On the 23rd anniversary of the assassination of Yitzhak Rabin, President Reuven Rivlin expressed concern that the memory of the former prime minister’s murder is fading in Israeli society and warned of the dangers of incitement to violence.
Right-wing extremist Yigal Amir shot Rabin to death on November 4, 1995, at the end of an event the prime minister had held in Tel Aviv to demonstrate public support for his efforts to make peace with the Palestinians. Rabin served as Israel’s chief of staff during the Six Day War in 1967. Other posts that he held during his career included ambassador to the US, defense minister and prime minister.
In 1994, he was awarded the Nobel Peace Prize along with then-foreign minister Shimon Peres and PLO chairman Yasser Arafat for his part in signing the Oslo Peace accords.
“Each year we make speeches and hold ceremonies and yet we see the erosion of the centrality of the murder and what it means in Israeli public discourse,” the president said at the memorial ceremony at the President’s Residence in Jerusalem.
“Our generation — which saw how a base murderer, coward and criminal, shot him [Rabin] in the back — will never heal. That generation will never forget, and never forgive, surely not forgive itself. And we, we are that generation. The generation on whose watch the murder happened,” he said.
“But, the truth is that the challenge is not our generation, but those that come after us,” he added.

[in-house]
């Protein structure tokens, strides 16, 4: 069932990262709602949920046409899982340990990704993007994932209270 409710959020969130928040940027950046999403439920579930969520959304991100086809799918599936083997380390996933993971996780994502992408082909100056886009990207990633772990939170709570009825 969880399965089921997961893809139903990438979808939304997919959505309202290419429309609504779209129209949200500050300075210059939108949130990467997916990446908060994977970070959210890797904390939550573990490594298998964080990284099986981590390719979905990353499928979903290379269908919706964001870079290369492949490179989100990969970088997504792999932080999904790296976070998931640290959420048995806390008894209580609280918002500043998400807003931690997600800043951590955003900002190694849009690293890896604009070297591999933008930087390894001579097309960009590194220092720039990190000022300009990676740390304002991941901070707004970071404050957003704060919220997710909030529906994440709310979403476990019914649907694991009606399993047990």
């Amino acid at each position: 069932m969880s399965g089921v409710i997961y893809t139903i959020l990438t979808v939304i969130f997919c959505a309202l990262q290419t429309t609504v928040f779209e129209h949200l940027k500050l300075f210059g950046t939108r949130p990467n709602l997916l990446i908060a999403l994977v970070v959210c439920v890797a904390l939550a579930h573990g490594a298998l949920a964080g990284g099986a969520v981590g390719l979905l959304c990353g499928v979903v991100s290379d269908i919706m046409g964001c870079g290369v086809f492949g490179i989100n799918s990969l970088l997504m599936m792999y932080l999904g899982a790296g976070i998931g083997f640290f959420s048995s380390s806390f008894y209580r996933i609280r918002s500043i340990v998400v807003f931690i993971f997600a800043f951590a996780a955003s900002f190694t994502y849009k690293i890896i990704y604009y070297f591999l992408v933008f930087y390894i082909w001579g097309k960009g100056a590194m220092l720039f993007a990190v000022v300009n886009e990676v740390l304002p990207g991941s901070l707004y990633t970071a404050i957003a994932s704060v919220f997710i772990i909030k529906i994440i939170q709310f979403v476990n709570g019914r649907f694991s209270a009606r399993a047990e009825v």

“In the 23 years that have passed since the murder, we have been through difficult times. Wars and contentious political initiatives,” said the president. “Each time, and despite the polarization of views, we have avoided terrible moments like this. Have we healed? I am not sure. I do not know.”
Rivlin said the various groups in Israeli society had the right to determine how they remembered Rabin, but stressed the importance of the country marking the event together.
“The murder of Rabin divides us into tribes and camps. Twenty-three years after the murder, it seems to me that there is no alternative but to say: every one of us can remember Yitzhak Rabin the man and the leader in his own way, but we must agree that we want to remember the murder of prime minister Yitzhak Rabin together,” he said.
“We are now counting 23 years without Yitzhak in the land he loved,” the president concluded. “A man who fought on the battlefield and pursued peace with the same determination.”
‘Democracy is not a monarchy’
Yonatan Ben-Artzi, Rabin’s grandson, used his speech on the Hebrew anniversary of the murder to attack Prime Minister Benjamin Netanyahu for dividing the country, arguing it would lead to Israel’s destruction.
“A leadership that encourages division and violent attacks on other opinions. He who drives and incites against anyone who thinks differently from him as a sourpuss or a leftist will lead to the destruction of the next temple,” charged Ben-Artzi.
Ben Artzi also referenced Netanyahu’s berating last week of a woman who had interrupted his speech to protest the closure of an emergency room in northern Israel. The prime minister responded to the heckling by telling the woman that she was “boring.”
“The citizens of the state are entitled to a leadership that cares for their needs and is not bored with them and their requirements,” he said. “A leadership that mocks and disparages those that feel distress is the source of that evil, and it will deepen the rift, division and internal conflict.”
Ben-Artzi also called for term limits for prime ministers.
“Democracy is not a monarchy,” he said. “Limiting the term of office of prime minister is necessary and important in order to prevent our leaders from becoming kings who are apart from the people.”